SQUINT: Brian Crabtree and Marjorie Morgan made their 13 pieces hang together.
Two concerts last week by mid-career artists who are still looking into life's persistent questions: Brian Crabtree, Marjorie Morgan, and dancers at the Dance Complex, and David Dorfman Dance at Salem State College.
For "Squint," Crabtree and Morgan alternated pieces, 13 of them, some no longer than a minute or two, but the program hung together in style and tone. Maybe they were showing separate chapters of some larger forms they'd been working on and talking about together.
Crabtree offered a dance in four parts, for himself and one, two, or three women, mostly accompanied by the crazy-quilt recordings of North Adams duo the Books. Sharing a soft, sculptural movement language, they danced apart and together, gently touching and maneuvering around one another. At one point I thought Yenkuei Chang and Joelle Garfi might have been creatures in his dream. With Audra Carabetta, he seemed erotically involved.
Marjorie Morgan's pieces were more varied, more adventurous, but also interconnected. Morgan has been exploring the voice for a while now, sometimes incorporating singing with dancing. For this performance she composed and sang a duet in French ("Chanter Une Lettre") with Jessica Newman; then, with Newman and Allison Ball, she used what may have been the same song in a semi-canonic dance piece (Danser Une Lettre), along with some wildly assorted other musical bits.
Morgan seems fond of working around the edges of specificity. Three tiny solos were about not doing the obvious. Jim Banta caterpillared once across the space without ever standing up. Crabtree shrugged across, hands in pockets, not responding to a recorded salsa rhythm by Kaia. And Morgan mimed a bubblegum-chewing karaoke show-off who didn't sing.
Morgan opened the program with a sort of chant in a made-up vocabulary of expressive syllables. In this and all the vocal selections, she used an ordinary, unassertive singing style, as if she were doing it for her own pleasure and didn't care whether the audience understood the words. Come to think of it, that's the way everyone danced, too.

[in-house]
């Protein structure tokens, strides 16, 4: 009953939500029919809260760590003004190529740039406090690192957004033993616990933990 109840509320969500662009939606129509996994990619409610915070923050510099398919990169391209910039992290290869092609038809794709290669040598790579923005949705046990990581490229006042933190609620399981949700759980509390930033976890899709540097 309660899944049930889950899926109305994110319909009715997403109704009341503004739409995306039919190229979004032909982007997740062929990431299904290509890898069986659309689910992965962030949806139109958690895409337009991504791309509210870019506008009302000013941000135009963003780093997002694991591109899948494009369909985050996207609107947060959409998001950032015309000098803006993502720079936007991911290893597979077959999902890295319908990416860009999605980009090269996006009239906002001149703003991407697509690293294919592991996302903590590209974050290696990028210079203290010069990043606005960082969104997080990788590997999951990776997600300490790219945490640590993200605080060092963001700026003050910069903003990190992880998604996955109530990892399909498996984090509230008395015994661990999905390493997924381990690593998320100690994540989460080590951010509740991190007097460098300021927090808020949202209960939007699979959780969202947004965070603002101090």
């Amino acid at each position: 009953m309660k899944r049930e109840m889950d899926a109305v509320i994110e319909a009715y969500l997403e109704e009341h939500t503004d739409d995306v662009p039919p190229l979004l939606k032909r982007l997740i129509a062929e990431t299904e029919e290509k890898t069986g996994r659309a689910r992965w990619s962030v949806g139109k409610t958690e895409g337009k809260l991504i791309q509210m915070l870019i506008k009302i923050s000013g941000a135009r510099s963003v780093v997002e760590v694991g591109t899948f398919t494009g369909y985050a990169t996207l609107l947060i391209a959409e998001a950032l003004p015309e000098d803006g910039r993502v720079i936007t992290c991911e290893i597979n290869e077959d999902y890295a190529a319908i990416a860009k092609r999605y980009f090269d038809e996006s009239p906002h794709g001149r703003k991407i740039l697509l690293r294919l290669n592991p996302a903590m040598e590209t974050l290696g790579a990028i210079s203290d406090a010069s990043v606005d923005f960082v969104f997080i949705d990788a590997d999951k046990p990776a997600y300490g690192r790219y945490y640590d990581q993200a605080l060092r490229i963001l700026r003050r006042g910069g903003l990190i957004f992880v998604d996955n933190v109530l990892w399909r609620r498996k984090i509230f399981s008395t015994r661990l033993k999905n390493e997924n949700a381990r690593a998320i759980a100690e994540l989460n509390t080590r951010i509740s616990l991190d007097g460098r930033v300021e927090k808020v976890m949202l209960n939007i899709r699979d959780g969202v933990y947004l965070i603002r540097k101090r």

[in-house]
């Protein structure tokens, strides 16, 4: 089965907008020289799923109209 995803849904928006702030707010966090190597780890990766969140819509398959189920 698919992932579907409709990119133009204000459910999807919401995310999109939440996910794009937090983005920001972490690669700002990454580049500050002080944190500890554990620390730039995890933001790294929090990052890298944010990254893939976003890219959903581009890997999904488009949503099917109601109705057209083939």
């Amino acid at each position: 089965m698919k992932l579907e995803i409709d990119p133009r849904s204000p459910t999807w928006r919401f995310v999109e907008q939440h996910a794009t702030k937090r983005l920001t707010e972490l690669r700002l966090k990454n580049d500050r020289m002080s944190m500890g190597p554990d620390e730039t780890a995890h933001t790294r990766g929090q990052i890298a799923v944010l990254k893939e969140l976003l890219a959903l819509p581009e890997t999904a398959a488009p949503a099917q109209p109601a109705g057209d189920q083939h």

David Dorfman's Disavowal seemed just the opposite — overwhelmingly verbal, eager to communicate, accuse, uplift, change us in some way. The sprawling hour-long piece for his eight dancers encompassed a big chunk of think material about race and consciousness raising, love, learning, disagreement, play, and authority, all strewn among blocks of recuperative dancing.
Dorfman began the piece walking through the aisles, introducing the dancers with embarrassingly intimate character portraits, possibly real, possibly made up. As he exposed them, the dancers stripped to their underwear and went up on stage. Even before that, they'd proffered strands of wool to each entering audience member, color-coding us for future participation and making personal contact at the same time.
Against an intermittent background of wheeling, soaring dance-class combinations, each dancer had a solo interlude exposing his or her anxieties. They brooded about their attitudes toward their skin color. They paired off into duets featuring the depersonalized lifting and carrying moves of contact improvisation. They argued with one another, talking, screaming; they worked themselves up into tantrums, then reassembled into relative harmony again.
Dorfman, as teacher, father figure, taskmaster, ran among them or stood apart, cajoling and bullying them into submission. "Don't look at me, look at each other," he'd yell, in the most obnoxious, annoying, teacherly way. "Touch each other. I didn't say push, I said touch!"
This role-playing verbalizer is a surrogate of a "Papa" character who's made appearances before in Dorfman's work. In a long talking-dancing solo he played the child within the father, and the father who berates and laments his father, running and falling and rolling in rebellion and fond remembrance. Then he went right back to being the dancers' boss and lifeline.
Disavowal was supposed to have something to do with the abolitionist martyr John Brown, but I couldn't pluck that information out of the many other narratives and game structures and portrayals in the piece.